On the RR, you might be thinking about the Silver Wraith that used a vinyl (everflex) roof to hide the seam where they added to the wheelbase so there could be a division window and use it as a limo. Interesting that it happened only 12 years in. The weird thing about about that chassis was that it kept reverting over the 44 year production run from too small to too big and back, but never just right. As a music guy, you might have noticed how the new rich invasion rockers usually bought one but quickly reverted, because they never felt comfortable in a place they didn’t belong. To me a sign of intelligence, lacking among the current. They should instead have tried a Grand Prix. Not a full on Corvette, you see what it did to the Def Leopard drummer.
The early cars had painted tops, they added it as mentioned above, when they stretched the wheelbase in the mid 70’s.
That 66-80 “Judge Smails” Rolls is the car that still sticks in my head when the name Rolls Royce comes up. They come up cheap from time to time, but they seem to be a pain in the ass for what you really get out of one.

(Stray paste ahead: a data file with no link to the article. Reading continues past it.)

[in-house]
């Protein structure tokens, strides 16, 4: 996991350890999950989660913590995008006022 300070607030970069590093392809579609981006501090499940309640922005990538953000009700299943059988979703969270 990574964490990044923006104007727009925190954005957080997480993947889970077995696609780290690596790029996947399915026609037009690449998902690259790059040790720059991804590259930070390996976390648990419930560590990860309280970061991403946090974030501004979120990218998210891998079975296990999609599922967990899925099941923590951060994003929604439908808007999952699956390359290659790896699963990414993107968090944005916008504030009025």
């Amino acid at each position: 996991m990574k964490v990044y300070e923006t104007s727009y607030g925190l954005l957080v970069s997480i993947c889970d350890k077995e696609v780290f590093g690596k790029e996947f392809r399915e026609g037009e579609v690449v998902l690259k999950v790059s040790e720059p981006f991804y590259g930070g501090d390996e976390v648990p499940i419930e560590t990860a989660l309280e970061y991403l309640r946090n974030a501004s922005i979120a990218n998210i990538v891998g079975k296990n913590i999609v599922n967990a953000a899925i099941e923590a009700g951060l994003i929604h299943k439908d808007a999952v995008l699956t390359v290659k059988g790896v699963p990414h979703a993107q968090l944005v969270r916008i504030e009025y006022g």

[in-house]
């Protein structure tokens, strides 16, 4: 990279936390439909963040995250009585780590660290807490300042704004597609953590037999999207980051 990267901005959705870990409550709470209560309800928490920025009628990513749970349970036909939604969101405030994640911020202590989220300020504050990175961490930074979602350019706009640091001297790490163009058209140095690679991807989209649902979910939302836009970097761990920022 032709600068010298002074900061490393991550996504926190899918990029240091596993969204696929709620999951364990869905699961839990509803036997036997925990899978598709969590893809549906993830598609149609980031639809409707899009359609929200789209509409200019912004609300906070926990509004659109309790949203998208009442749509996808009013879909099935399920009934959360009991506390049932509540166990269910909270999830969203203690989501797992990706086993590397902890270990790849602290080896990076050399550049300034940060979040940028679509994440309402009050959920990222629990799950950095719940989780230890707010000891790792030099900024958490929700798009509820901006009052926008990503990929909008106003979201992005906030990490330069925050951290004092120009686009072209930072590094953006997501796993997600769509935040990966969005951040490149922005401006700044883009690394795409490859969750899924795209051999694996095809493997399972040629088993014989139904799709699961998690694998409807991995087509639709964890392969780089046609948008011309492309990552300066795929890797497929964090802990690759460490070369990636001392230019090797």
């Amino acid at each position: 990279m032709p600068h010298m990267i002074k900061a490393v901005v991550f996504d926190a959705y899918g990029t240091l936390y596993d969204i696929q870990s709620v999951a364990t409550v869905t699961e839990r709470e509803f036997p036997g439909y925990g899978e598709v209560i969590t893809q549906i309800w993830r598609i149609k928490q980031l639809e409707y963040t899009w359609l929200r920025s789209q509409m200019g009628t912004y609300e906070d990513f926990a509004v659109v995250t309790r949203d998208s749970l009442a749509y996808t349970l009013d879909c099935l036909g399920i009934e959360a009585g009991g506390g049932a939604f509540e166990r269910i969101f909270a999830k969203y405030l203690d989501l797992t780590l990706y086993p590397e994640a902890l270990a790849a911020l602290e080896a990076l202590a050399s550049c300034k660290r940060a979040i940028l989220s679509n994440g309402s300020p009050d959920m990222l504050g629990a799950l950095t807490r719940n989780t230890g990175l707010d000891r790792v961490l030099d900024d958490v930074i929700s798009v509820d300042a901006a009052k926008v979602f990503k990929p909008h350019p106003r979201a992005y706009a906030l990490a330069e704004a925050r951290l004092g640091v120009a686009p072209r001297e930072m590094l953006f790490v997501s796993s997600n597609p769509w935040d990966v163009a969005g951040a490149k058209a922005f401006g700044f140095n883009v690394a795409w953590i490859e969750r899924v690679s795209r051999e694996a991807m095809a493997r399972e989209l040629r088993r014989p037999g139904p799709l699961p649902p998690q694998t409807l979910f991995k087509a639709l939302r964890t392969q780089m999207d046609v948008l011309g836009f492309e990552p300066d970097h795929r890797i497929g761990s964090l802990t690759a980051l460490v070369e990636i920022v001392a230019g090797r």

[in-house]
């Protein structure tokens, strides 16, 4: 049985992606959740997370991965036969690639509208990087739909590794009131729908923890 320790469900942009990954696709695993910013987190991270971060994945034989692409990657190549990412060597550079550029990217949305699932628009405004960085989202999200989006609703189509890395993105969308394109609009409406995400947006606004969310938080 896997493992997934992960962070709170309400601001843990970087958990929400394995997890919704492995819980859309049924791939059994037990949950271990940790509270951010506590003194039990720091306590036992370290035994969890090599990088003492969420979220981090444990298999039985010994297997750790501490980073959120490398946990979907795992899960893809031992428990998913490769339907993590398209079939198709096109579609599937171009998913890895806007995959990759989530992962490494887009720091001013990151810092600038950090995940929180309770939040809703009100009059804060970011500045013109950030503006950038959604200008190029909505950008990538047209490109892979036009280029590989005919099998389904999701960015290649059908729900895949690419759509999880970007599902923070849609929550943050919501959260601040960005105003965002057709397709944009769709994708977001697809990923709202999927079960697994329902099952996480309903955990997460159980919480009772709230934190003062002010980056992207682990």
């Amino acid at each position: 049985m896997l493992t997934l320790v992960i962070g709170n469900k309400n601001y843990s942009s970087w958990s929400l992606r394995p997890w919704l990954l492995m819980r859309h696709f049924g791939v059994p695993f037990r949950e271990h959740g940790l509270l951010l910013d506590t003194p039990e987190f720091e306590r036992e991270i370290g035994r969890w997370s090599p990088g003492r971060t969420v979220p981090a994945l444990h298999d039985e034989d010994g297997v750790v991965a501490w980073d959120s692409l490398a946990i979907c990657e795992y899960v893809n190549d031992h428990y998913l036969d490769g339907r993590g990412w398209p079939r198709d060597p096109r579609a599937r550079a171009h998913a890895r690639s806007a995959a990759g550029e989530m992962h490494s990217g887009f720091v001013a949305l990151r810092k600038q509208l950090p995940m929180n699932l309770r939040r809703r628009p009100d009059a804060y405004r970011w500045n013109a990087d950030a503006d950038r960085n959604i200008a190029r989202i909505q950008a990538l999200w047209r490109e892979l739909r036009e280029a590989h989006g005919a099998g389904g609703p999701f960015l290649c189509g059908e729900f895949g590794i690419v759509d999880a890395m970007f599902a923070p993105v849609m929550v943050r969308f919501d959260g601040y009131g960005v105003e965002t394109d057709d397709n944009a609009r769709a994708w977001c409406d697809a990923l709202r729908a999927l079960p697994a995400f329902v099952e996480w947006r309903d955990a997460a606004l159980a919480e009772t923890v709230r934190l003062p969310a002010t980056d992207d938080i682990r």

If you own one of these you have to dress like the guy in the 2nd ad, like a racy Inspector Clouseau with OJ gloves that about to murder a blonde lady in Nice….
I loved that guy’s illustrations though. Forget his name.
2 guys, Art Fitzpatrick and Van Kaufman, one did the car and the other did the backgrounds.
Damn, I remember that! As a published illustrator (Road & Track among others, years ago) I used to buy the Illustrators Annual every year and subscribe to Art Director, Communication Arts and Print magazines. Somewhere along the line I’d read about those guys!
It’s amazing how well their two distinctly different techniques blend so seamlessly. The translucent wash brushed over most of the Inspector Clouseau painting ties the styles together. The wash in the other illustration overlays the blue slick top but not the white vinyl roof car. That’s an easy effect to create in Photoshop but must have taken quite a coordinated effort on the part of the artists to achieve by hand with acrylics.
I collect old car brochures and the late ’50s to early ’70s Pontiac brochures are among my favorites, the Van and Fitz illustrations are amazing.
yes really great artwork in these old car ads!